HDZ, the biggest and most powerful political party in Croatia, cites our post on the top political parties in Croatia as a reference on their Wikipedia page. How wacky is that?

I was doing a rabbit hole dive on the sites that link back to us and came across this in the process. Regardless of what one thinks about HDZ, it is kinda neat that they consider this site a reference for Croatian political party information.

2. How to tell time

A Splićani friend of mine, whom I’m confident won’t hit me with his car, shared an anecdote with me about his recent trip to Zagreb to outline a specific difference in dialect. He told me that someone asked him the time and his answer apparently outed him as a Dalmatian. Naturally, this caused me some confusion.  I assumed incorrectly that everyone in Croatia tells time the same way. Apparently not. Can open. Worms everywhere.

This confusion is what inspired our post on how to tell time in Croatia. While the skill to tell time is something one learns in elementary school, I had to learn it all over again in my 30s. Just a day after publishing that post, a baba asked me for the time at the bus stop. And I knew what to say!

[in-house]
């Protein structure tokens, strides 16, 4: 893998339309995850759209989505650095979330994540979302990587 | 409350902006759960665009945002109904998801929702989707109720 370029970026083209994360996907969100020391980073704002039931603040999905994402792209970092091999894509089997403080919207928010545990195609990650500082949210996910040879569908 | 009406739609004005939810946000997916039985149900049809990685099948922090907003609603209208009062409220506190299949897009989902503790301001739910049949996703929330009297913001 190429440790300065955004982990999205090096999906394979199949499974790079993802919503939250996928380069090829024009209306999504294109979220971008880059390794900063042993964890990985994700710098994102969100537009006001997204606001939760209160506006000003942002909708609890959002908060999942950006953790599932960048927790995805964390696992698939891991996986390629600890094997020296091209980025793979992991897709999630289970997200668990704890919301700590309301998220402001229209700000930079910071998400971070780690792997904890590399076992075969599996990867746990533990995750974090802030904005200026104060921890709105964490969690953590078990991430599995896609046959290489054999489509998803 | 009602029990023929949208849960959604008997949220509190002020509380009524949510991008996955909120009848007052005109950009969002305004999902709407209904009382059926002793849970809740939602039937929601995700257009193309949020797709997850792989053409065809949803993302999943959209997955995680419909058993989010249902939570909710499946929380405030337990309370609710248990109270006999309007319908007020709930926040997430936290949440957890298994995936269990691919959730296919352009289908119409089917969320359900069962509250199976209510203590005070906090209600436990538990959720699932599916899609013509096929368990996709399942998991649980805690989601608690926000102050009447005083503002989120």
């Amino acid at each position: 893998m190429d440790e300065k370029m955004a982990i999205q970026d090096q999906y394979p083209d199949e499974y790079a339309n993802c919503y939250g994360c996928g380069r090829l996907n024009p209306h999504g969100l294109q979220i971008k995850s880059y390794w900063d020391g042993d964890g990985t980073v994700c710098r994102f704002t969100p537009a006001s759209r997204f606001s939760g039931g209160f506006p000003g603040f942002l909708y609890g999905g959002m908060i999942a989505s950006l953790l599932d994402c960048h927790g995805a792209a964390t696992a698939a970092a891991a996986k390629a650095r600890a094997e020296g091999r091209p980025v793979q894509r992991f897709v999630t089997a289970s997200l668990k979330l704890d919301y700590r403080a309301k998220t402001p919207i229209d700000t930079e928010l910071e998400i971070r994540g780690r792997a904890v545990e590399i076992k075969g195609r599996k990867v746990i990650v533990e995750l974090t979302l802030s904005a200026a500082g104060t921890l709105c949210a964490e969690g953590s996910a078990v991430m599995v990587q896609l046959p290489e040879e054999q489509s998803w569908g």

1. How freaking hard it is to get answers to questions.

When it comes to dealing with MUP about residency, there are a lot of understandable complaints about conflicting information both in person and online. This government arm is the bane of many an expat and local, alike.

I’m here to tell you that the difficulty to get information from MUP runs far deeper than you can imagine, and it is not isolated to MUP, and it’s not because you are a foreigner. At Expat in Croatia, we have a team of Croatians that are paid to contact the government, banks, and companies to get the information that fuels our posts.

Much of the time, the process of getting concrete information is an endless dentist visit.

This person says they aren’t qualified, so they transfer us to somebody else who moves us to somebody else, who says you need to send an email that then never gets responded to.

OR

The department we are speaking to has no idea what we are talking about. It may be a fairly simple question like “how does an EU national get a health insurance policy?” and the response will be complete and utter confusion as if we asked for the molecular structure of methane.

OR

We speak to one person in one department that completely contradicts the government web site that is contradicted yet again by a different person in the department. We get left with 3 super different directions and no idea which one is right, making it really hard to state in a post that something is accurate. That is why we scream from the hilltops that everyone’s situation is different, because when you’re dealing with the Croatian bureaucracy, it really is.